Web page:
At the end of one of the demo missions we viewed of The Saboteur, Sean Devlin, the game’s hero, after freeing an occupied zone from evil Nazi’s and rushing color and life back into the area, picked up a bazooka and blew up a Nazi zeppelin as it flew overhead. As it slowly burned to the ground I hoped the rest of the game would be as cool as that, but from what we saw many of the gameplay features look like just another skin over a standard sandbox game.
We were shown a few missions in the game: one was a racing mission that gave us a good idea of what Paris was going to look like as a whole and the other was a mission to destroy a large Nazi cannon (at the press EA’s press conference we had also seen some disguise and spying action). The devs were showing off the variety in the game, and the biggest feature of the game, which is the “Will to Fight.” With the “Will to Fight” Devlin can inspire the city to do… something every time he strikes a major blow against the Nazi’s. This is signified by that area of the city coming into vibrant color as opposed to Nazi controlled areas which are black and white. Unfortunately we weren’t allowed to see what exactly the “Will to Fight” does and thus what could possibly be the defining mechanic of this game was lacking from our demo.
As such it’s hard to give any true judgment of the game from what we saw, but I suppose that is the point of a review not a preview.
Since Devlin was in fact a car racer, the designers made racing a big part of the game. You’ll have to take on car races to complete missions, and all the races take place within the open world city. Courses are simply streets that have been blocked off. Though we were told there was “full racing game” in there it looked more like your standard arcade racer with souped up cars from the WWII era. Fun, but nothing revolutionary in an open world game considering the ability to steal and drive cars is the main point of almost all of them. Nice to have official races I suppose, but again not super original. We didn’t get hands-on, but it looked like it drove like any other game so that racing was simply a fresh coat of paint, not a new system that was going to blow our minds.
The race did give us a chance to check out most of Paris though, and it looks gorgeous, especially speeding through occupied and unoccupied areas. It might just be a visual thing, but the look of the black and white occupied Paris is truly gripping, and making the reds pop out was intelligent not just from a gameplay standpoint (they often point out goals), but from a dramatic look standpoint (a tip they clearly stole from Spielberg). Paris looks very realistic, but the devs definitely took some stylistic choices here and there making cars look sportier and Paris look more Parisian, if that makes any sense. It’s a good combination of the two, as I’m sure WWII Paris was not quite as interesting as it is in the game.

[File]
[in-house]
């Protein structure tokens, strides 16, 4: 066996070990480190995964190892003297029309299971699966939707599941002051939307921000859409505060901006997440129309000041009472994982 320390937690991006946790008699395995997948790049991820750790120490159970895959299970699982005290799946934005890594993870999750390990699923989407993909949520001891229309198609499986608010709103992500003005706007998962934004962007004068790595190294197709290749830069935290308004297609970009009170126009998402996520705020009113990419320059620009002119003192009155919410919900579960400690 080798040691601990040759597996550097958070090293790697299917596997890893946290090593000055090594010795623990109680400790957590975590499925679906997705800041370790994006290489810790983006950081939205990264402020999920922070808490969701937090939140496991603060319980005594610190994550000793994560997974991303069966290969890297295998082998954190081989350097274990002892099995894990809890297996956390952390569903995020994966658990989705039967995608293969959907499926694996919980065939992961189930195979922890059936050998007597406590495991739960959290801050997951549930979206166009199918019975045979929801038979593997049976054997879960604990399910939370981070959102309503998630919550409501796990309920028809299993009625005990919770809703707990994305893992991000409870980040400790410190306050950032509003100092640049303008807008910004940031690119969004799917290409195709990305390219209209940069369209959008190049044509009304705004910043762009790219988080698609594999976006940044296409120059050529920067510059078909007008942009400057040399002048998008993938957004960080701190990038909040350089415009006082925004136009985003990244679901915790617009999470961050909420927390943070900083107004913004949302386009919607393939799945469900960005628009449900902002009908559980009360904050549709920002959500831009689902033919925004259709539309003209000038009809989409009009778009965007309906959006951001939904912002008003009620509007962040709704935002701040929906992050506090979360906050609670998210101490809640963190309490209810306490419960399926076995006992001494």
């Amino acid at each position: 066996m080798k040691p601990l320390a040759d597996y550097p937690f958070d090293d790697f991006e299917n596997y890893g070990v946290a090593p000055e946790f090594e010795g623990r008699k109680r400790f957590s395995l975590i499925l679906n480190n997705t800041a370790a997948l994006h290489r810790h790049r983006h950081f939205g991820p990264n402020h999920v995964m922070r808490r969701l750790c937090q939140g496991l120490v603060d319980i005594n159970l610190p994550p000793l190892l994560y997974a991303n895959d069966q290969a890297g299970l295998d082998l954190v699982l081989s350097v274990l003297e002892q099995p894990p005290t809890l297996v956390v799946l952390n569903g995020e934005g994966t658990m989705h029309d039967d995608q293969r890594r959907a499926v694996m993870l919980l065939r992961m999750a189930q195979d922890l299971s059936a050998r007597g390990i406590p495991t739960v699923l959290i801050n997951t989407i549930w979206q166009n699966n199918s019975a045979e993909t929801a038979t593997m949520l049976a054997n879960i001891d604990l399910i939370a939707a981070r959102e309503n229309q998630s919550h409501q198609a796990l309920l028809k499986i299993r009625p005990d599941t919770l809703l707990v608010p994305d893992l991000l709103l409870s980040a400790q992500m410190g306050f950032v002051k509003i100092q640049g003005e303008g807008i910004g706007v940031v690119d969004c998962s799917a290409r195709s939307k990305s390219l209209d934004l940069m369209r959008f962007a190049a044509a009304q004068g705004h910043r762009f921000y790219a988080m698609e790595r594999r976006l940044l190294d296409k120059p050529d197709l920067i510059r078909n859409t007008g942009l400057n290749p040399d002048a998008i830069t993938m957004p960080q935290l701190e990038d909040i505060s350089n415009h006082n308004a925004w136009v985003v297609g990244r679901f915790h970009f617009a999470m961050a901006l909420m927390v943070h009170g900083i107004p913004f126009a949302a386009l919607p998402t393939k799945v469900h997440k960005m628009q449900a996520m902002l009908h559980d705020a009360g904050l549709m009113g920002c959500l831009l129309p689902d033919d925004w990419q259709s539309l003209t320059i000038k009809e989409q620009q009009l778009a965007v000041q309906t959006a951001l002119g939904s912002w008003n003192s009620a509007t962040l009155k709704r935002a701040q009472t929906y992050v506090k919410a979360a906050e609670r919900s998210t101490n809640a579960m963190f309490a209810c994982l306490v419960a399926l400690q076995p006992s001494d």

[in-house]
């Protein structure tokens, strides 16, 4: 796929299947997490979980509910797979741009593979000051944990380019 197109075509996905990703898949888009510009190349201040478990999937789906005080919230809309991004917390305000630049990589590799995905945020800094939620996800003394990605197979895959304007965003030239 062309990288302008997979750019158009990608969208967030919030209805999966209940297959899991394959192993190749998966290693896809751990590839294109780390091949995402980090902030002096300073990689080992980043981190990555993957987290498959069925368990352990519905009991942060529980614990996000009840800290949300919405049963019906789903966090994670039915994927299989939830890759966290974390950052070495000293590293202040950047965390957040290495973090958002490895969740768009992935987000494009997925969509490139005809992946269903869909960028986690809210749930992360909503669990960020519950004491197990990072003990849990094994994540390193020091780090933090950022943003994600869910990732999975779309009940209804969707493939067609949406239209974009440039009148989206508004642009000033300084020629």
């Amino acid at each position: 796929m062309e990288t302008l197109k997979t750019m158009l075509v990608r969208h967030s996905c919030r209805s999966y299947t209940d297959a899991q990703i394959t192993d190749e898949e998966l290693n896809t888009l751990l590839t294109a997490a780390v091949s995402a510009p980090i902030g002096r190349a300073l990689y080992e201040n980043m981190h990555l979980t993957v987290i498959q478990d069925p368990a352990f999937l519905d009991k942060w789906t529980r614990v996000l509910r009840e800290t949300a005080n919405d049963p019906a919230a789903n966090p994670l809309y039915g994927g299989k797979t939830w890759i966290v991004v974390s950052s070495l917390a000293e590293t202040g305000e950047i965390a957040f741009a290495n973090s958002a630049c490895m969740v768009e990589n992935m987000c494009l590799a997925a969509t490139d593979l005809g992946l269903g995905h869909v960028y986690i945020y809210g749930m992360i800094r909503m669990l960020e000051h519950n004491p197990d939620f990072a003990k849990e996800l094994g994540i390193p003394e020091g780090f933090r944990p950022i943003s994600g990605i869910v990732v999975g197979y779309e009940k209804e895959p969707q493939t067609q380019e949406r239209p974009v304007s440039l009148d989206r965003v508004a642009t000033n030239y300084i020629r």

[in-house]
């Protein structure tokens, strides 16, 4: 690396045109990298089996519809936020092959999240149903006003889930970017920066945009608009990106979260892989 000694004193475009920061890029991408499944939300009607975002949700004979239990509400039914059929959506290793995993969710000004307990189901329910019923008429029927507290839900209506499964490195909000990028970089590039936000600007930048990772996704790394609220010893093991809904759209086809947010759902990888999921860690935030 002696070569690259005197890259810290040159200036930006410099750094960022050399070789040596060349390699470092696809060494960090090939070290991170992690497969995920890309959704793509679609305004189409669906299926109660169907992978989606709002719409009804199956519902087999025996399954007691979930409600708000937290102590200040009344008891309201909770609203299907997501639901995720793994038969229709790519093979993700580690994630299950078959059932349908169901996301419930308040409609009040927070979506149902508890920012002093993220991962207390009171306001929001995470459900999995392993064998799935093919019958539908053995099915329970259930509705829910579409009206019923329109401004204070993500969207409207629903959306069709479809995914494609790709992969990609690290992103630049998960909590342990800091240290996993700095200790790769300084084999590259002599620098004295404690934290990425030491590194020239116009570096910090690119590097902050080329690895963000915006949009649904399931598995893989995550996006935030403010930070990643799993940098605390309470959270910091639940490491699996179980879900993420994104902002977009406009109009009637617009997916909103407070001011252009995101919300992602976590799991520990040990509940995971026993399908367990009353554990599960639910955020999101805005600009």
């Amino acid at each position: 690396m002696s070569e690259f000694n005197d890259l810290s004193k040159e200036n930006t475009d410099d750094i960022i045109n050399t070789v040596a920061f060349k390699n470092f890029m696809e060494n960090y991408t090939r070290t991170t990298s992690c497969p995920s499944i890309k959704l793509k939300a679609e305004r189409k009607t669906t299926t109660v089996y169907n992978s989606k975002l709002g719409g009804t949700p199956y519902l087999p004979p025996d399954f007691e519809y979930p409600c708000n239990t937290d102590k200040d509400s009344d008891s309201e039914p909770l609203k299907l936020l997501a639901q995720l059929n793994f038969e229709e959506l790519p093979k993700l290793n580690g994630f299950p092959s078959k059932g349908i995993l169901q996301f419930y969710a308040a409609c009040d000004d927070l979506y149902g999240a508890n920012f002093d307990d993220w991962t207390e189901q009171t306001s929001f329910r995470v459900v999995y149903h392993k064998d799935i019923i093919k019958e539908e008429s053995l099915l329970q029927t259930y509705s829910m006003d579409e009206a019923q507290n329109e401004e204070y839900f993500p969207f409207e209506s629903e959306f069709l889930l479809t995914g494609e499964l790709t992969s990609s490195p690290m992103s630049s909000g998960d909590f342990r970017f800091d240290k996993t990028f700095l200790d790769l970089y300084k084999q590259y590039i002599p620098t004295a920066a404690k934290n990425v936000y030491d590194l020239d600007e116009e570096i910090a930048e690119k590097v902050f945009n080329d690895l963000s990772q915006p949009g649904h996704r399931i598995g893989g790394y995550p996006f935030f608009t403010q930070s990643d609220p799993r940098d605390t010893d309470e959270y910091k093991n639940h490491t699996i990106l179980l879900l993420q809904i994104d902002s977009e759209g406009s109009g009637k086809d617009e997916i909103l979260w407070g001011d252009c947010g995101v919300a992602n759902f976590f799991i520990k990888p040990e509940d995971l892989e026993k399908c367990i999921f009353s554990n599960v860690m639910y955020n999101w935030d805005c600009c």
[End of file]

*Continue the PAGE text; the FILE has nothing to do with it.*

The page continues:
After the race we were shown a mission in which Devlin must take out a giant Nazi cannon. He began the level disguised as a Nazi solider so that he could slip past some guards. Devlin will have a variety of disguises that will allow him to spy around the city, and that should be one of the cooler mechanics that separates The Saboteur from other sandbox games. What was even more interesting, though harder to validate, was the claim that the game took more from game’s of other genres than it did from sandbox games. When I asked what influences the game had, designer Michael Marzola of Pandemic said, “We didn’t look at other open-world games for our core mechanics. We looked at games like Call of Duty and games that we thought were doing very intuitive things within their genre as opposed to other open-world games and trying to mimic them.”
Moving through the level we saw Devlin attempt to use stealth to get closer to the cannon. When he was finally spotted, the cover and shoot action took place. It looked smooth, but what really stood out was the fact that Devlin had to use planning ahead of time to tackle a level. Instead of just barging in, players will have to plan out their attack, taking into consideration how the world will react. It’s not clear if the whole game will be set up like this, but I’m willing to give them the benefit of the doubt in this case. Once Devlin reached the cannon (after sniping some Nazis with one bullet) he blew it up and color rushed to that area of Paris. However, the enemies stuck around. The world doesn’t clear of evil just because you’ve saved one section, which is exactly where the game could get really interesting and exactly where our demo stopped… after he blew up a zeppelin with a rocket launcher of course.